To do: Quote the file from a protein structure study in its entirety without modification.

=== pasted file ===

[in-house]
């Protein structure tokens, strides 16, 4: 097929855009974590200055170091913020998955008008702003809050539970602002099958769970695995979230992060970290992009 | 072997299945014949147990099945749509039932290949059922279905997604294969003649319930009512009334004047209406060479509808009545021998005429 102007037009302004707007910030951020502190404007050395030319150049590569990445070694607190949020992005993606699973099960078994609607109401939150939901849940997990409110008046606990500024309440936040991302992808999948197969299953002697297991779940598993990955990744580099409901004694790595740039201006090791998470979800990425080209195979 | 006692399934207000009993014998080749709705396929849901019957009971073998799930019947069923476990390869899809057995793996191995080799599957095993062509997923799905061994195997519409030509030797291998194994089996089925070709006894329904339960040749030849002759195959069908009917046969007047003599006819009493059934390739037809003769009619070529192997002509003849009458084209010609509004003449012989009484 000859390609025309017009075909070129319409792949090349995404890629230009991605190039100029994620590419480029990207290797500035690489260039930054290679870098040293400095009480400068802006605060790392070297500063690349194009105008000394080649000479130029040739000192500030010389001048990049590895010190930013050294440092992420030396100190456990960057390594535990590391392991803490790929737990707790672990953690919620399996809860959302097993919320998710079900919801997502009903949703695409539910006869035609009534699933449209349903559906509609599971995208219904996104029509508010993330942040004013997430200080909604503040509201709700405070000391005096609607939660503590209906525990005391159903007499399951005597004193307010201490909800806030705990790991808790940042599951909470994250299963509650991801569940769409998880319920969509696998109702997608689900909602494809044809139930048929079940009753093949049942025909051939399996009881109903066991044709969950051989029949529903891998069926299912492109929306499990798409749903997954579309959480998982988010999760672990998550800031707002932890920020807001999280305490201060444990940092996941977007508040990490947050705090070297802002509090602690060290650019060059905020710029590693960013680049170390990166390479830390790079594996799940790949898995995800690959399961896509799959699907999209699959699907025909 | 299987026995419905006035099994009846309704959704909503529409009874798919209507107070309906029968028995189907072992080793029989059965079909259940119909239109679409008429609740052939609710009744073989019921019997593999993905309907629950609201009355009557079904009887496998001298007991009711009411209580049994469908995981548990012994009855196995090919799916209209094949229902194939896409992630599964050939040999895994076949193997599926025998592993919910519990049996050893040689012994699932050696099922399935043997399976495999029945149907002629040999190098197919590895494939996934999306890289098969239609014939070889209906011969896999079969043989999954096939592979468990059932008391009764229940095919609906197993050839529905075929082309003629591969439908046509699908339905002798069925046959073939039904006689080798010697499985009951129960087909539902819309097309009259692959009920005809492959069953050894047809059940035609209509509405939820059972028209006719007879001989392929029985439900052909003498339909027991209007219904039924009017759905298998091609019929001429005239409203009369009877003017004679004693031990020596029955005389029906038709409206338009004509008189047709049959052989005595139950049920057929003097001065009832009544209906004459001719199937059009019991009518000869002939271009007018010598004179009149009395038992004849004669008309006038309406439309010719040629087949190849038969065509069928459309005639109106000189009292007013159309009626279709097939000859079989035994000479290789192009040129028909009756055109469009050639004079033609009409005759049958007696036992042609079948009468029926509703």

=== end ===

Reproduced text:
[in-house]
């Protein structure tokens, strides 16, 4: 097929855009974590200055170091913020998955008008702003809050539970602002099958769970695995979230992060970290992009 | 072997299945014949147990099945749509039932290949059922279905997604294969003649319930009512009334004047209406060479509808009545021998005429 102007037009302004707007910030951020502190404007050395030319150049590569990445070694607190949020992005993606699973099960078994609607109401939150939901849940997990409110008046606990500024309440936040991302992808999948197969299953002697297991779940598993990955990744580099409901004694790595740039201006090791998470979800990425080209195979 | 006692399934207000009993014998080749709705396929849901019957009971073998799930019947069923476990390869899809057995793996191995080799599957095993062509997923799905061994195997519409030509030797291998194994089996089925070709006894329904339960040749030849002759195959069908009917046969007047003599006819009493059934390739037809003769009619070529192997002509003849009458084209010609509004003449012989009484 000859390609025309017009075909070129319409792949090349995404890629230009991605190039100029994620590419480029990207290797500035690489260039930054290679870098040293400095009480400068802006605060790392070297500063690349194009105008000394080649000479130029040739000192500030010389001048990049590895010190930013050294440092992420030396100190456990960057390594535990590391392991803490790929737990707790672990953690919620399996809860959302097993919320998710079900919801997502009903949703695409539910006869035609009534699933449209349903559906509609599971995208219904996104029509508010993330942040004013997430200080909604503040509201709700405070000391005096609607939660503590209906525990005391159903007499399951005597004193307010201490909800806030705990790991808790940042599951909470994250299963509650991801569940769409998880319920969509696998109702997608689900909602494809044809139930048929079940009753093949049942025909051939399996009881109903066991044709969950051989029949529903891998069926299912492109929306499990798409749903997954579309959480998982988010999760672990998550800031707002932890920020807001999280305490201060444990940092996941977007508040990490947050705090070297802002509090602690060290650019060059905020710029590693960013680049170390990166390479830390790079594996799940790949898995995800690959399961896509799959699907999209699959699907025909 | 299987026995419905006035099994009846309704959704909503529409009874798919209507107070309906029968028995189907072992080793029989059965079909259940119909239109679409008429609740052939609710009744073989019921019997593999993905309907629950609201009355009557079904009887496998001298007991009711009411209580049994469908995981548990012994009855196995090919799916209209094949229902194939896409992630599964050939040999895994076949193997599926025998592993919910519990049996050893040689012994699932050696099922399935043997399976495999029945149907002629040999190098197919590895494939996934999306890289098969239609014939070889209906011969896999079969043989999954096939592979468990059932008391009764229940095919609906197993050839529905075929082309003629591969439908046509699908339905002798069925046959073939039904006689080798010697499985009951129960087909539902819309097309009259692959009920005809492959069953050894047809059940035609209509509405939820059972028209006719007879001989392929029985439900052909003498339909027991209007219904039924009017759905298998091609019929001429005239409203009369009877003017004679004693031990020596029955005389029906038709409206338009004509008189047709049959052989005595139950049920057929003097001065009832009544209906004459001719199937059009019991009518000869002939271009007018010598004179009149009395038992004849004669008309006038309406439309010719040629087949190849038969065509069928459309005639109106000189009292007013159309009626279709097939000859079989035994000479290789192009040129028909009756055109469009050639004079033609009409005759049958007696036992042609079948009468029926509703």